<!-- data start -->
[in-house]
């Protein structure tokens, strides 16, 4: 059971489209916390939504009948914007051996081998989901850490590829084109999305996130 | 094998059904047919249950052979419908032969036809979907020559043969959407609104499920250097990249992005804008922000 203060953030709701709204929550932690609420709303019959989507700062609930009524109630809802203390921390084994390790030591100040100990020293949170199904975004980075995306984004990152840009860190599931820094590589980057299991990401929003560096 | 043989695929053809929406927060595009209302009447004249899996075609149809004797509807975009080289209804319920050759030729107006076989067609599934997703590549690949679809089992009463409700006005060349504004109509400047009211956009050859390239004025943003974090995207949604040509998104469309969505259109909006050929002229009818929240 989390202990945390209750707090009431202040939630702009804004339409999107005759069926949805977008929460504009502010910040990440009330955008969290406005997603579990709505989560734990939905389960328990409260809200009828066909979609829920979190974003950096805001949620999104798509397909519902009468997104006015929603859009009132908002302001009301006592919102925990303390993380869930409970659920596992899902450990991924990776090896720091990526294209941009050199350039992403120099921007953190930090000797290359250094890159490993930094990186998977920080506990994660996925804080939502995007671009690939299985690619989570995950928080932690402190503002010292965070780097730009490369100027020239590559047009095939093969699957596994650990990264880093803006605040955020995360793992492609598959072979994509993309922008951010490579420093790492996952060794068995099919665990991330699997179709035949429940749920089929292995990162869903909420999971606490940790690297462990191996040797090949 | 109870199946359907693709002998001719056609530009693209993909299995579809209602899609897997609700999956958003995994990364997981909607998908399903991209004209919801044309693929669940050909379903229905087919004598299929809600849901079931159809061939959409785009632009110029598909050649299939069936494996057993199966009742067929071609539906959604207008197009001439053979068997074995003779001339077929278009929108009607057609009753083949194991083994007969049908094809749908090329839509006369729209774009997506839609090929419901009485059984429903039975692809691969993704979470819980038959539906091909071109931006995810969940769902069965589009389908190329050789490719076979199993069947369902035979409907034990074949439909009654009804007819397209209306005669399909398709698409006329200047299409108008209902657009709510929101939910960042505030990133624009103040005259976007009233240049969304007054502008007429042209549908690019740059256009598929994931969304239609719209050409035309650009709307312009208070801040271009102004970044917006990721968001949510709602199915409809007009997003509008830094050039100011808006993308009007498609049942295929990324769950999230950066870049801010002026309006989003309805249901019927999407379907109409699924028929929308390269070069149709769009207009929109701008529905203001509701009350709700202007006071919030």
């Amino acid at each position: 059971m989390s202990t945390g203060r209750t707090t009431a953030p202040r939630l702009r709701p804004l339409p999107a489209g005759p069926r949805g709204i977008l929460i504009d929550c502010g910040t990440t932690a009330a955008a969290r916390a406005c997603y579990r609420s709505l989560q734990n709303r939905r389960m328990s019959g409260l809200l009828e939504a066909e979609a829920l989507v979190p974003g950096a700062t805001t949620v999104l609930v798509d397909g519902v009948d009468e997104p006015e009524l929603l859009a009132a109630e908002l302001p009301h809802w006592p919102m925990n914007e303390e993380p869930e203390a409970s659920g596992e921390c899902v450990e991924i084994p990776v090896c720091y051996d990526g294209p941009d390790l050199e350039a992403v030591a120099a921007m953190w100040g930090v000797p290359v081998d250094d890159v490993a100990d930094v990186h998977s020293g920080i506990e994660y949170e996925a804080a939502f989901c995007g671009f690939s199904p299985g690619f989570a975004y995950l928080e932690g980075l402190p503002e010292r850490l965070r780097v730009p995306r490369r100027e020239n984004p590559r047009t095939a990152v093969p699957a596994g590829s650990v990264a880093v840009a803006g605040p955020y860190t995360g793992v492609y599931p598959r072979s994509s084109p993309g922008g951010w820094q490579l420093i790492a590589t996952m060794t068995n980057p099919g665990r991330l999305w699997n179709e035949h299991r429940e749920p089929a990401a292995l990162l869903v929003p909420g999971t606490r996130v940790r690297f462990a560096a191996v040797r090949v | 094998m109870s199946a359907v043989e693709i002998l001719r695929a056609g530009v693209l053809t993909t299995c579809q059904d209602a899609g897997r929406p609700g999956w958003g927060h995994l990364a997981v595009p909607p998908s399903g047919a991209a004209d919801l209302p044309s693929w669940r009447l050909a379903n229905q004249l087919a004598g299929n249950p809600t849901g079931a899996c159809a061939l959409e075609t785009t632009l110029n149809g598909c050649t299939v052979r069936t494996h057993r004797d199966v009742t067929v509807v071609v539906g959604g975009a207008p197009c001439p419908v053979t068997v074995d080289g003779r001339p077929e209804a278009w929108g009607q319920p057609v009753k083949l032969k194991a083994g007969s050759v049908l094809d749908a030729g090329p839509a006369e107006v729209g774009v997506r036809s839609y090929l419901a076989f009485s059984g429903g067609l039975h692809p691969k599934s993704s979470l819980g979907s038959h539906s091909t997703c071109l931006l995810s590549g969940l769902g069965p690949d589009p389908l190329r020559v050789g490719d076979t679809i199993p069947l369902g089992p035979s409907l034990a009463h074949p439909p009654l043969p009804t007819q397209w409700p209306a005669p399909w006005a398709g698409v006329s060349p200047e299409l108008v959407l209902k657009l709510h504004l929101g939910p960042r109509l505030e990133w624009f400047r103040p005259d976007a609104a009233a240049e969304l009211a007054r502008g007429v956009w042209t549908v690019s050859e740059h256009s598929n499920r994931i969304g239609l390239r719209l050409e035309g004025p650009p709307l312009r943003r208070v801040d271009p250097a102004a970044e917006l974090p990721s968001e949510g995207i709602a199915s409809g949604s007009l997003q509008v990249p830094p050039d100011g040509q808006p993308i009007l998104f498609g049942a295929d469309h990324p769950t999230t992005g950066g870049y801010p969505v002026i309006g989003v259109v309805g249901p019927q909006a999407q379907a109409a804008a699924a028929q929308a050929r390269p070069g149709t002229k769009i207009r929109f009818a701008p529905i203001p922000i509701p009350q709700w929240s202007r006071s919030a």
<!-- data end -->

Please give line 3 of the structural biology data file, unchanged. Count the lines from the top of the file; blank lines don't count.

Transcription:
């Amino acid at each position: 059971m989390s202990t945390g203060r209750t707090t009431a953030p202040r939630l702009r709701p804004l339409p999107a489209g005759p069926r949805g709204i977008l929460i504009d929550c502010g910040t990440t932690a009330a955008a969290r916390a406005c997603y579990r609420s709505l989560q734990n709303r939905r389960m328990s019959g409260l809200l009828e939504a066909e979609a829920l989507v979190p974003g950096a700062t805001t949620v999104l609930v798509d397909g519902v009948d009468e997104p006015e009524l929603l859009a009132a109630e908002l302001p009301h809802w006592p919102m925990n914007e303390e993380p869930e203390a409970s659920g596992e921390c899902v450990e991924i084994p990776v090896c720091y051996d990526g294209p941009d390790l050199e350039a992403v030591a120099a921007m953190w100040g930090v000797p290359v081998d250094d890159v490993a100990d930094v990186h998977s020293g920080i506990e994660y949170e996925a804080a939502f989901c995007g671009f690939s199904p299985g690619f989570a975004y995950l928080e932690g980075l402190p503002e010292r850490l965070r780097v730009p995306r490369r100027e020239n984004p590559r047009t095939a990152v093969p699957a596994g590829s650990v990264a880093v840009a803006g605040p955020y860190t995360g793992v492609y599931p598959r072979s994509s084109p993309g922008g951010w820094q490579l420093i790492a590589t996952m060794t068995n980057p099919g665990r991330l999305w699997n179709e035949h299991r429940e749920p089929a990401a292995l990162l869903v929003p909420g999971t606490r996130v940790r690297f462990a560096a191996v040797r090949v | 094998m109870s199946a359907v043989e693709i002998l001719r695929a056609g530009v693209l053809t993909t299995c579809q059904d209602a899609g897997r929406p609700g999956w958003g927060h995994l990364a997981v595009p909607p998908s399903g047919a991209a004209d919801l209302p044309s693929w669940r009447l050909a379903n229905q004249l087919a004598g299929n249950p809600t849901g079931a899996c159809a061939l959409e075609t785009t632009l110029n149809g598909c050649t299939v052979r069936t494996h057993r004797d199966v009742t067929v509807v071609v539906g959604g975009a207008p197009c001439p419908v053979t068997v074995d080289g003779r001339p077929e209804a278009w929108g009607q319920p057609v009753k083949l032969k194991a083994g007969s050759v049908l094809d749908a030729g090329p839509a006369e107006v729209g774009v997506r036809s839609y090929l419901a076989f009485s059984g429903g067609l039975h692809p691969k599934s993704s979470l819980g979907s038959h539906s091909t997703c071109l931006l995810s590549g969940l769902g069965p690949d589009p389908l190329r020559v050789g490719d076979t679809i199993p069947l369902g089992p035979s409907l034990a009463h074949p439909p009654l043969p009804t007819q397209w409700p209306a005669p399909w006005a398709g698409v006329s060349p200047e299409l108008v959407l209902k657009l709510h504004l929101g939910p960042r109509l505030e990133w624009f400047r103040p005259d976007a609104a009233a240049e969304l009211a007054r502008g007429v956009w042209t549908v690019s050859e740059h256009s598929n499920r994931i969304g239609l390239r719209l050409e035309g004025p650009p709307l312009r943003r208070v801040d271009p250097a102004a970044e917006l974090p990721s968001e949510g995207i709602a199915s409809g949604s007009l997003q509008v990249p830094p050039d100011g040509q808006p993308i009007l998104f498609g049942a295929d469309h990324p769950t999230t992005g950066g870049y801010p969505v002026i309006g989003v259109v309805g249901p019927q909006a999407q379907a109409a804008a699924a028929q929308a050929r390269p070069g149709t002229k769009i207009r929109f009818a701008p529905i203001p922000i509701p009350q709700w929240s202007r006071s919030a």